Pete Rose slams Jimmy Rollins for going after a record. PETE ROSE!

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One of the fun things about Pete Rose is that when he was the player/manager for the Reds he put himself in the lineup and at first base so that he could break Ty Cobb’s all-time hit record. Which, to be fair, is what the Reds brass and, I assume, most Reds fans wanted.

Rose wasn’t terrible in 1985 — he got on base at a good clip, but had no power whatsoever — but sabermetrician Craig Wright made a compelling case in a book several years ago that Rose was hurting the Reds by playing himself. I can’t remember the book — if someone does, please chime in — but the upshot was that there were younger players like Nick Esasky either buying buried or who were playing out of position and that the team would have been better off with him or a platoon or something.

No matter which way that actually comes out upon rigorous analytical scrutiny, however, I do think it’s fair to say that Rose’s entire reason for playing in 1985 and 1986 — and more generally, after 1981, really — was to break Ty Cobb’s record. It was his clear goal. Maybe it was a noble goal, but there can be no question that a huge part of Rose’s being was about chasing a record. Which makes his criticism of Jimmy Rollins on 97.5 The Fanatic in Philly today fairly hilarious:

Yes, there has been a lot of talk about Rollins not being willing to waive his no-trade clause until he can set the all-time Phillies hit record this season. But if anyone has a right to call Rollins out for that, it sure as heck ain’t Pete Rose.

Phillies’ Bryce Harper to miss start of season after elbow surgery

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PHILADELPHIA – Phillies slugger Bryce Harper will miss the start of the 2023 season after he had reconstructive right elbow surgery.

The operation was performed by Dr. Neal ElAttrache in Los Angeles.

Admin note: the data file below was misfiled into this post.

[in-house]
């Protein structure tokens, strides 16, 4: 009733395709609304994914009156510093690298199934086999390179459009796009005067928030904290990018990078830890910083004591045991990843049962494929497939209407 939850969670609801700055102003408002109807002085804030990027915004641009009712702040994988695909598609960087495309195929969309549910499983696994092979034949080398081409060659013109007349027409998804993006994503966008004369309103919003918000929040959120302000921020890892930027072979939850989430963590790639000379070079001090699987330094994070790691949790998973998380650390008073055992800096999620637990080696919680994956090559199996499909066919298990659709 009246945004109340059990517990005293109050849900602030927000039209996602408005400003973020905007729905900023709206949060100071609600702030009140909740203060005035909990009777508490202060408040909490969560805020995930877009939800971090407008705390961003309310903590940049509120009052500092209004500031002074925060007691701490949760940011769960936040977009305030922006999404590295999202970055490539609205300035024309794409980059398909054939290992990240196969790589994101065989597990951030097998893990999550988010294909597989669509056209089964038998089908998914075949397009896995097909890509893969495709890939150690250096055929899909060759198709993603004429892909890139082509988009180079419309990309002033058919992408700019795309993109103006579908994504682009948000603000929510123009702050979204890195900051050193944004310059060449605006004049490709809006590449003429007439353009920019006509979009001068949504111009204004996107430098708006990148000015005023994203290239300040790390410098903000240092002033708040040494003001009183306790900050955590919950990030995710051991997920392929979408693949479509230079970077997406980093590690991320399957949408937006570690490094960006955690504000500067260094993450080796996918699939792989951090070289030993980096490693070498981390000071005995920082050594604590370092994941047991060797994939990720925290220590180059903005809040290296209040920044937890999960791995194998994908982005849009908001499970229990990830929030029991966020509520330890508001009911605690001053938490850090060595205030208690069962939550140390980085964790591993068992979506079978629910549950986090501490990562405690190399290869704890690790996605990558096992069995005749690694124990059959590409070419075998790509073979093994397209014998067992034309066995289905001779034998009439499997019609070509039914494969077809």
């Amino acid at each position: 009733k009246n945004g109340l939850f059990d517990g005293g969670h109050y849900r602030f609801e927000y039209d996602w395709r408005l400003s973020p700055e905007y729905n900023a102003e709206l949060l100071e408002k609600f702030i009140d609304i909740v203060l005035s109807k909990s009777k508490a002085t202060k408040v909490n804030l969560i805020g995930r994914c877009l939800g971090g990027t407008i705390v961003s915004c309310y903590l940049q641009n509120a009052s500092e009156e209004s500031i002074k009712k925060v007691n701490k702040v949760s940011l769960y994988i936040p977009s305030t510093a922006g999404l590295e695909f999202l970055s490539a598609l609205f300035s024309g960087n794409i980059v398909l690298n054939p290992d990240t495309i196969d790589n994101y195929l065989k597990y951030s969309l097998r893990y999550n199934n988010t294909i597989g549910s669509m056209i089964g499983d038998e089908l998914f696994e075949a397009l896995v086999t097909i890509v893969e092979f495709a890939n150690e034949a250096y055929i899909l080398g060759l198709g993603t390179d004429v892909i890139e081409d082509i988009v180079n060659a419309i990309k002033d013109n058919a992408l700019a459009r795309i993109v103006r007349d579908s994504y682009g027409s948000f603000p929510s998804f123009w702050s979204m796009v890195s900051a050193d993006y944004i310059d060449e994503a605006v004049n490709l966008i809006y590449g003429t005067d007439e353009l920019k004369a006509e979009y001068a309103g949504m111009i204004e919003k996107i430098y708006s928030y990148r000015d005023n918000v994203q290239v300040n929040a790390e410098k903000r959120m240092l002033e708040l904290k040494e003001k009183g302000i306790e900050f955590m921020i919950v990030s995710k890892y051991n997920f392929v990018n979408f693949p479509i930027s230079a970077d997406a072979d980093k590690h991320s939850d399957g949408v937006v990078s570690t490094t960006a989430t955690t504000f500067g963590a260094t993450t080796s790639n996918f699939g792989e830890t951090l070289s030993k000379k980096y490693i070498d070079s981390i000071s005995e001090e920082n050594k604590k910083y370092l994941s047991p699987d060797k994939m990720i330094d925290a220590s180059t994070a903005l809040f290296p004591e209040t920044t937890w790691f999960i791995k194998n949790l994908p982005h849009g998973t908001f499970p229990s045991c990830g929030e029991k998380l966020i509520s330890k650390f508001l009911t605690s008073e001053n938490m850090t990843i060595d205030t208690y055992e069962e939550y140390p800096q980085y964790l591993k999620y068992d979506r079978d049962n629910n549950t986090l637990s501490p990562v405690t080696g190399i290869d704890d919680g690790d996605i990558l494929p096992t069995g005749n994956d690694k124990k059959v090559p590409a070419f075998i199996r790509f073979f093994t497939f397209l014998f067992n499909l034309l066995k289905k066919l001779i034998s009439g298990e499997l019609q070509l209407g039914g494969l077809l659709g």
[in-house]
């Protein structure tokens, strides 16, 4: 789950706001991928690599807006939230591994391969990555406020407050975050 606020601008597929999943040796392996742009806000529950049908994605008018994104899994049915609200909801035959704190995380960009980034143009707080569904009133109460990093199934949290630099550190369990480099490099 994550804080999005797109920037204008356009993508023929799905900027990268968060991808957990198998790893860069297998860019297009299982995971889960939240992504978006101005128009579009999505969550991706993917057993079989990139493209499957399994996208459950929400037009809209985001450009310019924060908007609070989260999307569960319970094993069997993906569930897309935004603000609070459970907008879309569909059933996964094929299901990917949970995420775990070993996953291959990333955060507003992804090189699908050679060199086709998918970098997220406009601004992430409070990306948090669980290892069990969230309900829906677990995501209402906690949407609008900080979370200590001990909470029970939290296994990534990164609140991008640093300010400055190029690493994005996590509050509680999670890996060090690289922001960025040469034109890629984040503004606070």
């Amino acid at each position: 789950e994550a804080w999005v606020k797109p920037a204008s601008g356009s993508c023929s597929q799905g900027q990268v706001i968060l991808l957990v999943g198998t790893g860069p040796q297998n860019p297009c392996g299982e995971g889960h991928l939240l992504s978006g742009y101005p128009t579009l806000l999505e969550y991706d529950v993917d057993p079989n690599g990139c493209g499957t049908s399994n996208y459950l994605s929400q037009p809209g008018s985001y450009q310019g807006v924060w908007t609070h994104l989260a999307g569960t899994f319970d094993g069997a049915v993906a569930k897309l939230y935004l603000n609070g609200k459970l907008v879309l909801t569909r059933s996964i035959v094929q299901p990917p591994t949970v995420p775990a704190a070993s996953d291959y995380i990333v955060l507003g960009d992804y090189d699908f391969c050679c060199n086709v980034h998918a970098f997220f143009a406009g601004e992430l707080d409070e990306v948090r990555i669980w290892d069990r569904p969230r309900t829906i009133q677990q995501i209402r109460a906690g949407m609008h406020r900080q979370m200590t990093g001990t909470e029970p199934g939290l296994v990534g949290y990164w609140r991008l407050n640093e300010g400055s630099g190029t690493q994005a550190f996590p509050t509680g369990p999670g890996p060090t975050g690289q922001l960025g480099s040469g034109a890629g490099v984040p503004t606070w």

Harper is expected to return to Philadelphia’s lineup as the designated hitter by the All-Star break. He could be back in right field by the end of the season, according to the team.

The 30-year-old Harper suffered a small ulnar collateral ligament tear in his elbow in April. He last played right field at Miami on April 16. He had a platelet-rich plasma injection in May and shifted to designated hitter.

Harper met Nov. 14 with ElAttrache, who determined the tear did not heal on its own, necessitating surgery.

Even with the elbow injury, Harper led the Phillies to their first World Series since 2009, where they lost in six games to Houston. He hit .349 with six homers and 13 RBIs in 17 postseason games.

In late June, Harper suffered a broken thumb when he was hit by a pitch and was sidelined for two months. The two-time NL MVP still hit .286 with 18 homers and 65 RBIs for the season.

Harper left Washington and signed a 13-year, $330 million contract with the Phillies in 2019. A seven-time All-Star, Harper has 285 career home runs.

With Harper out, the Phillies could use Nick Castellanos and Kyle Schwarber at designated hitter. J.T. Realmuto also could serve as the DH when he needs a break from his catching duties.